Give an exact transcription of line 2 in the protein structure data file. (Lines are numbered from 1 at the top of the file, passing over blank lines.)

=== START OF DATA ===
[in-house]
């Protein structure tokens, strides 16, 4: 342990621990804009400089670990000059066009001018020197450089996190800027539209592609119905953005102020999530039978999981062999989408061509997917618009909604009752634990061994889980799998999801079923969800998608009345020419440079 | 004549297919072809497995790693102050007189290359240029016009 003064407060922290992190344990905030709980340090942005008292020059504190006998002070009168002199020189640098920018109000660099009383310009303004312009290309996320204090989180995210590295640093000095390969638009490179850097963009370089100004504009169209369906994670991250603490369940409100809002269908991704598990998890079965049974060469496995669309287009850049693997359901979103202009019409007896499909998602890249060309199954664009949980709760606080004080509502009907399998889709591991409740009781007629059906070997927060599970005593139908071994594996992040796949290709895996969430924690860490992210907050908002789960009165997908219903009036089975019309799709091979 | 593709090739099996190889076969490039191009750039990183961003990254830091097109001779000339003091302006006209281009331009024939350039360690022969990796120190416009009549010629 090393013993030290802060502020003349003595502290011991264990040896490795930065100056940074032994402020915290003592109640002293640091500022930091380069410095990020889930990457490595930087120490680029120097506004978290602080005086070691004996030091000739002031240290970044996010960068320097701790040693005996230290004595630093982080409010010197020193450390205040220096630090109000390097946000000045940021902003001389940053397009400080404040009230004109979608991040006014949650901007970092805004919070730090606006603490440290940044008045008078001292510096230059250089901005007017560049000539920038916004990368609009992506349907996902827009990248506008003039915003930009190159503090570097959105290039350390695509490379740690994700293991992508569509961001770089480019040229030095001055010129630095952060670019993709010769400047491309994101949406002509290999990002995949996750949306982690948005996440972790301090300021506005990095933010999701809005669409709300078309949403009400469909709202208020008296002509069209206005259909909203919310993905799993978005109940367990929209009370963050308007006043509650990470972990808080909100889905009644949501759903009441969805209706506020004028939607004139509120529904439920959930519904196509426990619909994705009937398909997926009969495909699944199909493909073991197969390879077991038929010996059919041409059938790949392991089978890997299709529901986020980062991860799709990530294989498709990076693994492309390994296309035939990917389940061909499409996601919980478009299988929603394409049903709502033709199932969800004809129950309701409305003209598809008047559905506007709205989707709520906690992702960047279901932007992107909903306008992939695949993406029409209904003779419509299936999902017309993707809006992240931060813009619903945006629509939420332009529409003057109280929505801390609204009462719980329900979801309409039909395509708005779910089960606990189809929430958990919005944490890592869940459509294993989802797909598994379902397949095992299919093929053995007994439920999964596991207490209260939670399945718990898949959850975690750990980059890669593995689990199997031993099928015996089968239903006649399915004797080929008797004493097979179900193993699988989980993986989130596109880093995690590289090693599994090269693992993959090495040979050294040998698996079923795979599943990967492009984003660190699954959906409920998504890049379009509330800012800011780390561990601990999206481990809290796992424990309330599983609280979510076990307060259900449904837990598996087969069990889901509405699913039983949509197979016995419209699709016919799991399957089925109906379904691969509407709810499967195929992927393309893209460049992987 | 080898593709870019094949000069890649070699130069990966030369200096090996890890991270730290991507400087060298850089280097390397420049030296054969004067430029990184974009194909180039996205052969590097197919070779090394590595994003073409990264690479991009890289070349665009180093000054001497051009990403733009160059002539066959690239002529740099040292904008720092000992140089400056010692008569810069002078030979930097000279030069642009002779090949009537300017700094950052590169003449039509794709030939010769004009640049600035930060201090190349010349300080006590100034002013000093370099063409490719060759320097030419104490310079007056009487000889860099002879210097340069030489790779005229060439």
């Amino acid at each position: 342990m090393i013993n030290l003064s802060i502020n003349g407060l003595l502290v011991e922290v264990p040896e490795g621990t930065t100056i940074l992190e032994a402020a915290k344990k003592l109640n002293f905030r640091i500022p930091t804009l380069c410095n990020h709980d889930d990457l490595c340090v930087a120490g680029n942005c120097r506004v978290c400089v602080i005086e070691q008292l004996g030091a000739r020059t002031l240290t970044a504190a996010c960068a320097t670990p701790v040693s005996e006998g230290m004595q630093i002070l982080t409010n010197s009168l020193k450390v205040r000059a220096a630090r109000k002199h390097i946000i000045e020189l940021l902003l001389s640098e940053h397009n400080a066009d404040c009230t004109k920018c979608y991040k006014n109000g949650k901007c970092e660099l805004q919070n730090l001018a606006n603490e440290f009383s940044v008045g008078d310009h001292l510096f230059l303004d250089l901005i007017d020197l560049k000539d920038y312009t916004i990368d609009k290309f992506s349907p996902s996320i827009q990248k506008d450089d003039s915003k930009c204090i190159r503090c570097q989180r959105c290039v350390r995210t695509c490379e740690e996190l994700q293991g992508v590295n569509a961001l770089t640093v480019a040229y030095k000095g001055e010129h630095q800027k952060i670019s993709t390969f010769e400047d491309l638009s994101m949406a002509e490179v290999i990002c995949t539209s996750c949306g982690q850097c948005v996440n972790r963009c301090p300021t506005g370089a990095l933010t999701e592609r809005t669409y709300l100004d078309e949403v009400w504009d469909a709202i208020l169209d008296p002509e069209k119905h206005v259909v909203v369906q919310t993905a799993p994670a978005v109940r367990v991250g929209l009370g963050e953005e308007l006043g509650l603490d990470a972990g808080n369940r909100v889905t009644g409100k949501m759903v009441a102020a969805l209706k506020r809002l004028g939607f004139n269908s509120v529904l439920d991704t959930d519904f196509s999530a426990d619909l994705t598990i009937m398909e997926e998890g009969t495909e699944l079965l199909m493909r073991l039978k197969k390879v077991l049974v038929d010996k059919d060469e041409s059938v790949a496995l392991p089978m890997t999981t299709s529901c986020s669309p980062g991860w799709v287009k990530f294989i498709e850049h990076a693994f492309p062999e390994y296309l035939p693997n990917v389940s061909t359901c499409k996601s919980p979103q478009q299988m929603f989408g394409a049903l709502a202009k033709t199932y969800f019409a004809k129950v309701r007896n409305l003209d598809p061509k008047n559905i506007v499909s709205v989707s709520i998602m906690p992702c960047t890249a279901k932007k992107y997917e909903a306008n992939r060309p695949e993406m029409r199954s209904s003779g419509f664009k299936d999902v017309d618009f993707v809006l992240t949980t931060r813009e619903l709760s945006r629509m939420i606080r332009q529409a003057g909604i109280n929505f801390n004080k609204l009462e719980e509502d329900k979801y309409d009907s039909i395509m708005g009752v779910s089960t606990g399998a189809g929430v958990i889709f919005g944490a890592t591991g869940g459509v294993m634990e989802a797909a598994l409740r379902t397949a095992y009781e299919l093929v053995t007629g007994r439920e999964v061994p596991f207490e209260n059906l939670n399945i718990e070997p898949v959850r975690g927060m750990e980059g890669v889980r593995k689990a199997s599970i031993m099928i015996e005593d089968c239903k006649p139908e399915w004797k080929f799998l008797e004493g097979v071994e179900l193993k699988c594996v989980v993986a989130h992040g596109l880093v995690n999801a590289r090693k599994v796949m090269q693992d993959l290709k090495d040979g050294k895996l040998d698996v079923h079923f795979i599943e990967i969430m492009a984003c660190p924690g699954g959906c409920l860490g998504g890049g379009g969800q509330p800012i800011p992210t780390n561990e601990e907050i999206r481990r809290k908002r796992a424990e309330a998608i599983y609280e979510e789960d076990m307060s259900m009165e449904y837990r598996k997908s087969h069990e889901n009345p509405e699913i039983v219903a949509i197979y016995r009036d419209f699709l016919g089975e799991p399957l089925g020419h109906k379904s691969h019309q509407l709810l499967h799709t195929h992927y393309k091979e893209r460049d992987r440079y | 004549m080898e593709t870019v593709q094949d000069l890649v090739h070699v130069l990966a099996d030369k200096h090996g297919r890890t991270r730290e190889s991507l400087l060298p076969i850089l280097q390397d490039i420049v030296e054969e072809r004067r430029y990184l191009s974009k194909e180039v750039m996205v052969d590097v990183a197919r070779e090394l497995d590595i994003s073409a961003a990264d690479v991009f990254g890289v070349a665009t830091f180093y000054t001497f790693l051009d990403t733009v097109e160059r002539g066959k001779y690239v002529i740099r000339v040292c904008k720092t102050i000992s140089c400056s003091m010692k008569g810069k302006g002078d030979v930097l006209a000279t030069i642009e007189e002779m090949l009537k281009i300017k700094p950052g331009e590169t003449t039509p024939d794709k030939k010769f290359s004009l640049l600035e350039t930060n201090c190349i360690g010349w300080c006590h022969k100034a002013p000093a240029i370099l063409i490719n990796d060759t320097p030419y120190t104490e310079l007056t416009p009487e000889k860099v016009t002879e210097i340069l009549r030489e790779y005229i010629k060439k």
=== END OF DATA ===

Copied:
């Protein structure tokens, strides 16, 4: 342990621990804009400089670990000059066009001018020197450089996190800027539209592609119905953005102020999530039978999981062999989408061509997917618009909604009752634990061994889980799998999801079923969800998608009345020419440079 | 004549297919072809497995790693102050007189290359240029016009 003064407060922290992190344990905030709980340090942005008292020059504190006998002070009168002199020189640098920018109000660099009383310009303004312009290309996320204090989180995210590295640093000095390969638009490179850097963009370089100004504009169209369906994670991250603490369940409100809002269908991704598990998890079965049974060469496995669309287009850049693997359901979103202009019409007896499909998602890249060309199954664009949980709760606080004080509502009907399998889709591991409740009781007629059906070997927060599970005593139908071994594996992040796949290709895996969430924690860490992210907050908002789960009165997908219903009036089975019309799709091979 | 593709090739099996190889076969490039191009750039990183961003990254830091097109001779000339003091302006006209281009331009024939350039360690022969990796120190416009009549010629 090393013993030290802060502020003349003595502290011991264990040896490795930065100056940074032994402020915290003592109640002293640091500022930091380069410095990020889930990457490595930087120490680029120097506004978290602080005086070691004996030091000739002031240290970044996010960068320097701790040693005996230290004595630093982080409010010197020193450390205040220096630090109000390097946000000045940021902003001389940053397009400080404040009230004109979608991040006014949650901007970092805004919070730090606006603490440290940044008045008078001292510096230059250089901005007017560049000539920038916004990368609009992506349907996902827009990248506008003039915003930009190159503090570097959105290039350390695509490379740690994700293991992508569509961001770089480019040229030095001055010129630095952060670019993709010769400047491309994101949406002509290999990002995949996750949306982690948005996440972790301090300021506005990095933010999701809005669409709300078309949403009400469909709202208020008296002509069209206005259909909203919310993905799993978005109940367990929209009370963050308007006043509650990470972990808080909100889905009644949501759903009441969805209706506020004028939607004139509120529904439920959930519904196509426990619909994705009937398909997926009969495909699944199909493909073991197969390879077991038929010996059919041409059938790949392991089978890997299709529901986020980062991860799709990530294989498709990076693994492309390994296309035939990917389940061909499409996601919980478009299988929603394409049903709502033709199932969800004809129950309701409305003209598809008047559905506007709205989707709520906690992702960047279901932007992107909903306008992939695949993406029409209904003779419509299936999902017309993707809006992240931060813009619903945006629509939420332009529409003057109280929505801390609204009462719980329900979801309409039909395509708005779910089960606990189809929430958990919005944490890592869940459509294993989802797909598994379902397949095992299919093929053995007994439920999964596991207490209260939670399945718990898949959850975690750990980059890669593995689990199997031993099928015996089968239903006649399915004797080929008797004493097979179900193993699988989980993986989130596109880093995690590289090693599994090269693992993959090495040979050294040998698996079923795979599943990967492009984003660190699954959906409920998504890049379009509330800012800011780390561990601990999206481990809290796992424990309330599983609280979510076990307060259900449904837990598996087969069990889901509405699913039983949509197979016995419209699709016919799991399957089925109906379904691969509407709810499967195929992927393309893209460049992987 | 080898593709870019094949000069890649070699130069990966030369200096090996890890991270730290991507400087060298850089280097390397420049030296054969004067430029990184974009194909180039996205052969590097197919070779090394590595994003073409990264690479991009890289070349665009180093000054001497051009990403733009160059002539066959690239002529740099040292904008720092000992140089400056010692008569810069002078030979930097000279030069642009002779090949009537300017700094950052590169003449039509794709030939010769004009640049600035930060201090190349010349300080006590100034002013000093370099063409490719060759320097030419104490310079007056009487000889860099002879210097340069030489790779005229060439």